UN women’s rights committee publishes findings on Dominican Republic, Gabon, Lebanon, Panama, Peru, Senegal, Uganda and Uzbekistan

The UN Committee on the Elimination of Discrimination against Women (CEDAW) on Monday issued its findings on the Dominican Republic, Gabon, Lebanon, Panama, Peru, Senegal, Uganda and Uzbekistan, the eight States parties that it reviewed during its latest session.

The findings contain positive aspects of each country’s implementation of the Convention on the Elimination of All Forms of Discrimination against Women, as well as the Committee’s main concerns and recommendations. Some of the key highlights include:

Dominican Republic:

There have been mass deportations of Haitian people, particularly pregnant and postpartum women, some of whom were forcibly separated from their children in the Dominican Republic. The Committee urged the State party to suspend these deportations immediately and issue permanent residence permits to Haitian women whose children were born and raised in the Dominican Republic. In addition, there are significant obstacles faced by women of Haitian origin who are undocumented or in an irregular migratory situation to register the birth of children born to a Dominican father. The Committee called on the Dominican Republic to remove all legislative barriers to ensure all such children have access to Dominican nationality.

Gabon:

The Committee remained deeply concerned about high pregnancy rates among schoolgirls and the resulting incomplete secondary schooling. It recommended that Gabon provide out-of-school educational and parenting support to young mothers to help them continue schooling or reintegrate into the school system. Regarding child marriage, the Committee asked Gabon to revise the provisions of the Civil Code to ensure the minimum age of marriage is set at 18 years for both women and men. It further requested Gabon to sensitize traditional and religious leaders and parents on the harmful effects of child marriage and polygamy.

Lebanon:

As women currently only represent 4.7% of parliamentarians and in view of the upcoming legislative elections in May this year, the Committee called on Lebanon to adopt the draft laws introducing a minimum quota of 30% for women candidates on the electoral lists of political parties, and require equal media coverage to promote women’s equal participation in political life. In addition, the Committee recommended that the State party redress long-standing inequalities between women and men by placing women at the centre of COVID-19 recovery strategies.

Panama:

The Committee was seriously concerned about gender-based violence, including disappearance and rape, suffered by migrant women crossing the border through the Darien Gap (El Tapón del Darien) in Panama. The Committee urged Panama to take action to address women’s high risk of gender-based violence in the Darien Gap, and guarantee access to justice for women in the border areas. Concerning the low representation of women in the National Assembly, the Committee recommended that the State party take legislative measures to promote gender parity in local and general elections.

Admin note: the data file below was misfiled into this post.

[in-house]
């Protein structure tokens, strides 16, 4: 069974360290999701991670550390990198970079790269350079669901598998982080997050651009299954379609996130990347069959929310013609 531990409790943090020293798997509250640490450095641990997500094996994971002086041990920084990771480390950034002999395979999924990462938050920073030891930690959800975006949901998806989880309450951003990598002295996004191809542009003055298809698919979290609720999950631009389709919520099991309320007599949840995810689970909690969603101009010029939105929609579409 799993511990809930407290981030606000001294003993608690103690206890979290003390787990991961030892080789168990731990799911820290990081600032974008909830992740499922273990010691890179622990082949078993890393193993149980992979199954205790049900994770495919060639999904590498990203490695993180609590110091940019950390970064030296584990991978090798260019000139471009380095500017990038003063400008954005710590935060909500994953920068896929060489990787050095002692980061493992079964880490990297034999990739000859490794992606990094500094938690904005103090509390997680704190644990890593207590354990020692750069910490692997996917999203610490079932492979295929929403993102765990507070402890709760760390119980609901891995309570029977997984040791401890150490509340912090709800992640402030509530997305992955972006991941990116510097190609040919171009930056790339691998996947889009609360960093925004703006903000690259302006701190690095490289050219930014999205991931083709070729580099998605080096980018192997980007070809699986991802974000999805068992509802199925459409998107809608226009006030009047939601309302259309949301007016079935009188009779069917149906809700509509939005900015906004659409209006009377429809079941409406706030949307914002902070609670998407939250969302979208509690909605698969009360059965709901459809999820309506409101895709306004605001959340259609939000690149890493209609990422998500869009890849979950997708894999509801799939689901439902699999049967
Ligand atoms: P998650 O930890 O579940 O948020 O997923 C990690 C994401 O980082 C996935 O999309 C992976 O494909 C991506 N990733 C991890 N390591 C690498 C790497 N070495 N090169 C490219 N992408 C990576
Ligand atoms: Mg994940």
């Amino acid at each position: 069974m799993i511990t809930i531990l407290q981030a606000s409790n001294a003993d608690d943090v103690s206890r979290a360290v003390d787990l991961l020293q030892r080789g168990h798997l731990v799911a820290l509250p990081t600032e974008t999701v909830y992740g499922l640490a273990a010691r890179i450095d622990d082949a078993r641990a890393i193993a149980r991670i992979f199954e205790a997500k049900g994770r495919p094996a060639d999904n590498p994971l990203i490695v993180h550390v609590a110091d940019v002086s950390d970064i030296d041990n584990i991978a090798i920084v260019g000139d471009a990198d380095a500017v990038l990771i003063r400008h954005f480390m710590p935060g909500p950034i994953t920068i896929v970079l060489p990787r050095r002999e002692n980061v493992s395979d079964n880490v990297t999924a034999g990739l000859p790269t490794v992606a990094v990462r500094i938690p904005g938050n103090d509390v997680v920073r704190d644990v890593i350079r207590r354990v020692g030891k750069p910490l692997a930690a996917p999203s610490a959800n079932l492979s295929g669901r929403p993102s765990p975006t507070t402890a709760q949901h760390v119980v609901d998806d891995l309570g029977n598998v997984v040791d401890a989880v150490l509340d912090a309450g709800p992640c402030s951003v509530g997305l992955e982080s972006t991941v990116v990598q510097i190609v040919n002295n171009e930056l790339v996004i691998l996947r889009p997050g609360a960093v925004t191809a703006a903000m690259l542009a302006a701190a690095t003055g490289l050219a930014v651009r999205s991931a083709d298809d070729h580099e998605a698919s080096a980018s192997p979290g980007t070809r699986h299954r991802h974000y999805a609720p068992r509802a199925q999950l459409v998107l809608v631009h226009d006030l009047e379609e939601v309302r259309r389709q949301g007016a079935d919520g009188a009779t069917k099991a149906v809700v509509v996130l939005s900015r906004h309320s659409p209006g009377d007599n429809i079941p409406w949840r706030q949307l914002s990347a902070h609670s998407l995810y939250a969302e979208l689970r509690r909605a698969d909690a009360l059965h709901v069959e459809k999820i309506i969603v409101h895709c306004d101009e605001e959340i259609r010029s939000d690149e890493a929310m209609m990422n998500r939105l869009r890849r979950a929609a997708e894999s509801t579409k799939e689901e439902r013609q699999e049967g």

Peru:

Disadvantaged and marginalized groups of women and girls such as indigenous and Afro-Peruvian women, women with disabilities, lesbian, bisexual, transgender and intersex women, as well as refugee and migrant women, are facing multiple and intersecting forms of violence in all areas of their lives. The Committee, therefore, called on Peru to use temporary special measures to provide urgent redress for them. Concerning the country’s highly restrictive access to safe abortion, the Committee recommended that Peru legalize abortion in cases of rape, incest, threats to the life or health of the pregnant woman or severe foetal impairment, and decriminalize abortion in all other cases.

Senegal:

In light of the persistent patriarchal norms that discriminate against women in Senegal, the Committee called on the State party to prohibit all harmful practices, including child marriage, polygamous, levirate and sororate marriages, and female genital mutilation, and to provide education programmes on the negative impact of these practices. In addition, the Committee recommended that Senegal take necessary measures to accelerate women’s equal access to land, production resources, capital and technologies, including for small-scale businesses and climate change-resilient agriculture.

Uganda:

The Committee recommended that Uganda repeal legal provisions that are discriminatory against women in the areas of marriage, ownership of land, employment and protection from gender-based violence against women. In addition, it called on Uganda to intensify its efforts to ensure that harmful practices, including “child sacrifice”, female genital mutilation, polygamy and child marriages, are prohibited, criminalized and ultimately eradicated, and that perpetrators of such acts are prosecuted and punished.

Uzbekistan:

The Committee was concerned about the high incidence of gender-based violence against women, especially the stark increase in cases during the COVID-19 lockdown. It called on Uzbekistan to ensure that protection and expulsion orders are issued in a timely manner, and enforced effectively in domestic violence cases. Concerning the low enrolment rate of women and girls in secondary and higher education, the Committee recommended that Uzbekistan address the root causes of girls dropping out of schools, including child marriage and early pregnancy, and ensure that young mothers can return to school and obtain diplomas to gain access to higher education.

The above findings, officially named as Concluding Observations, are now available online on the session webpage.
Distributed by APO Group on behalf of Office of the UN High Commissioner for Human Rights (OHCHR).

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